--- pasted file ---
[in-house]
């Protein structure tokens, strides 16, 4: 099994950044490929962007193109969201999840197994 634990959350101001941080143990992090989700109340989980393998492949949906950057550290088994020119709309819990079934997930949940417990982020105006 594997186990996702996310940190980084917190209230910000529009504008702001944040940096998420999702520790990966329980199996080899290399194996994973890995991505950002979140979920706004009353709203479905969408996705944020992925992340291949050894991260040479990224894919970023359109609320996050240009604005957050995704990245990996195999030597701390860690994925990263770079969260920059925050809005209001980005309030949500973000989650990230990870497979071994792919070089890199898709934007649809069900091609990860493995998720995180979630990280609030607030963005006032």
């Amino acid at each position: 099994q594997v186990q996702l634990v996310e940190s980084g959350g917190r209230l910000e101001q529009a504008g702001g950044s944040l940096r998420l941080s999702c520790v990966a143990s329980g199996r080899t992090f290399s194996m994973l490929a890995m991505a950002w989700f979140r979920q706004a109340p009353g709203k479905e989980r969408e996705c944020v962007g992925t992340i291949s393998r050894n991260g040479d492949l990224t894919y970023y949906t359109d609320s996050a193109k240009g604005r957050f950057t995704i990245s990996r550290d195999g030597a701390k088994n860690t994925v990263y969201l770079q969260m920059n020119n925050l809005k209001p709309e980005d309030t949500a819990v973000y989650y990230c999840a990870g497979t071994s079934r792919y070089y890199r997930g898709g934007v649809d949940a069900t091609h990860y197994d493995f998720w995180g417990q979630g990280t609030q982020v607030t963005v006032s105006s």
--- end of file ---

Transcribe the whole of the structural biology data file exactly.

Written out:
[in-house]
């Protein structure tokens, strides 16, 4: 099994950044490929962007193109969201999840197994 634990959350101001941080143990992090989700109340989980393998492949949906950057550290088994020119709309819990079934997930949940417990982020105006 594997186990996702996310940190980084917190209230910000529009504008702001944040940096998420999702520790990966329980199996080899290399194996994973890995991505950002979140979920706004009353709203479905969408996705944020992925992340291949050894991260040479990224894919970023359109609320996050240009604005957050995704990245990996195999030597701390860690994925990263770079969260920059925050809005209001980005309030949500973000989650990230990870497979071994792919070089890199898709934007649809069900091609990860493995998720995180979630990280609030607030963005006032």
């Amino acid at each position: 099994q594997v186990q996702l634990v996310e940190s980084g959350g917190r209230l910000e101001q529009a504008g702001g950044s944040l940096r998420l941080s999702c520790v990966a143990s329980g199996r080899t992090f290399s194996m994973l490929a890995m991505a950002w989700f979140r979920q706004a109340p009353g709203k479905e989980r969408e996705c944020v962007g992925t992340i291949s393998r050894n991260g040479d492949l990224t894919y970023y949906t359109d609320s996050a193109k240009g604005r957050f950057t995704i990245s990996r550290d195999g030597a701390k088994n860690t994925v990263y969201l770079q969260m920059n020119n925050l809005k209001p709309e980005d309030t949500a819990v973000y989650y990230c999840a990870g497979t071994s079934r792919y070089y890199r997930g898709g934007v649809d949940a069900t091609h990860y197994d493995f998720w995180g417990q979630g990280t609030q982020v607030t963005v006032s105006s």